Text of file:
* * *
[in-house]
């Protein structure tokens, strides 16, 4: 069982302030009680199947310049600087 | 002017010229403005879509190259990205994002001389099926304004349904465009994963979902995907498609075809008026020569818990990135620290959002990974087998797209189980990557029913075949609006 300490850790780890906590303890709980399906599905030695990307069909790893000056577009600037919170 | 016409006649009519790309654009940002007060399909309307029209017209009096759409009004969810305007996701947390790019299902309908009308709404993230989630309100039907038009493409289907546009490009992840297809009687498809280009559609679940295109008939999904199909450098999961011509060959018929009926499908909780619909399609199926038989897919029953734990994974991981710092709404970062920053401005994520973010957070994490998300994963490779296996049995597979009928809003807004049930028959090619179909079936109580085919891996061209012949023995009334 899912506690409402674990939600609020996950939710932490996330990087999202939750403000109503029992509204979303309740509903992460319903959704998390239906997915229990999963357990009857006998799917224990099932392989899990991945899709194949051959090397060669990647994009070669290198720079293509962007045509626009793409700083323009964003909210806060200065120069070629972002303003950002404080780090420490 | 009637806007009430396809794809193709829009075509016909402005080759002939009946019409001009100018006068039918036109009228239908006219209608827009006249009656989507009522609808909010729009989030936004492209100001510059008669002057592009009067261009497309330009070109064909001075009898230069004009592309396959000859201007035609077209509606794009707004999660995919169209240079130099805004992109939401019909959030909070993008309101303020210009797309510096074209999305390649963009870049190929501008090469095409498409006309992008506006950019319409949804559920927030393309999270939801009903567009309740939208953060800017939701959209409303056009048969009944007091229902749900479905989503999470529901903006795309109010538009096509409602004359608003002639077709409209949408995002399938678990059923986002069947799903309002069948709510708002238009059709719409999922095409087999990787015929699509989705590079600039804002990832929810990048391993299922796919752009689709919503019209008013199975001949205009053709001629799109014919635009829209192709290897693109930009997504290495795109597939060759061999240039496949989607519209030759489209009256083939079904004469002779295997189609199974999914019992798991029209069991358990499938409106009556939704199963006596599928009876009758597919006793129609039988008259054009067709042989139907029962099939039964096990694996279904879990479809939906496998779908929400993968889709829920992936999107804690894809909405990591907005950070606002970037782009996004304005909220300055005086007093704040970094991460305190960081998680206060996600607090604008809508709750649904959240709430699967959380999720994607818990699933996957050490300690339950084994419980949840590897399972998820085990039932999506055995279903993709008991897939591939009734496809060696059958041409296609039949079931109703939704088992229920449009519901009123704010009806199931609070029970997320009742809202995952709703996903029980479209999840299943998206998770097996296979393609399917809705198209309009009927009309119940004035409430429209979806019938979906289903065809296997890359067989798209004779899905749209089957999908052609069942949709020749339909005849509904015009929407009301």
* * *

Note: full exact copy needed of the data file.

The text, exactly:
[in-house]
């Protein structure tokens, strides 16, 4: 069982302030009680199947310049600087 | 002017010229403005879509190259990205994002001389099926304004349904465009994963979902995907498609075809008026020569818990990135620290959002990974087998797209189980990557029913075949609006 300490850790780890906590303890709980399906599905030695990307069909790893000056577009600037919170 | 016409006649009519790309654009940002007060399909309307029209017209009096759409009004969810305007996701947390790019299902309908009308709404993230989630309100039907038009493409289907546009490009992840297809009687498809280009559609679940295109008939999904199909450098999961011509060959018929009926499908909780619909399609199926038989897919029953734990994974991981710092709404970062920053401005994520973010957070994490998300994963490779296996049995597979009928809003807004049930028959090619179909079936109580085919891996061209012949023995009334 899912506690409402674990939600609020996950939710932490996330990087999202939750403000109503029992509204979303309740509903992460319903959704998390239906997915229990999963357990009857006998799917224990099932392989899990991945899709194949051959090397060669990647994009070669290198720079293509962007045509626009793409700083323009964003909210806060200065120069070629972002303003950002404080780090420490 | 009637806007009430396809794809193709829009075509016909402005080759002939009946019409001009100018006068039918036109009228239908006219209608827009006249009656989507009522609808909010729009989030936004492209100001510059008669002057592009009067261009497309330009070109064909001075009898230069004009592309396959000859201007035609077209509606794009707004999660995919169209240079130099805004992109939401019909959030909070993008309101303020210009797309510096074209999305390649963009870049190929501008090469095409498409006309992008506006950019319409949804559920927030393309999270939801009903567009309740939208953060800017939701959209409303056009048969009944007091229902749900479905989503999470529901903006795309109010538009096509409602004359608003002639077709409209949408995002399938678990059923986002069947799903309002069948709510708002238009059709719409999922095409087999990787015929699509989705590079600039804002990832929810990048391993299922796919752009689709919503019209008013199975001949205009053709001629799109014919635009829209192709290897693109930009997504290495795109597939060759061999240039496949989607519209030759489209009256083939079904004469002779295997189609199974999914019992798991029209069991358990499938409106009556939704199963006596599928009876009758597919006793129609039988008259054009067709042989139907029962099939039964096990694996279904879990479809939906496998779908929400993968889709829920992936999107804690894809909405990591907005950070606002970037782009996004304005909220300055005086007093704040970094991460305190960081998680206060996600607090604008809508709750649904959240709430699967959380999720994607818990699933996957050490300690339950084994419980949840590897399972998820085990039932999506055995279903993709008991897939591939009734496809060696059958041409296609039949079931109703939704088992229920449009519901009123704010009806199931609070029970997320009742809202995952709703996903029980479209999840299943998206998770097996296979393609399917809705198209309009009927009309119940004035409430429209979806019938979906289903065809296997890359067989798209004779899905749209089957999908052609069942949709020749339909005849509904015009929407009301």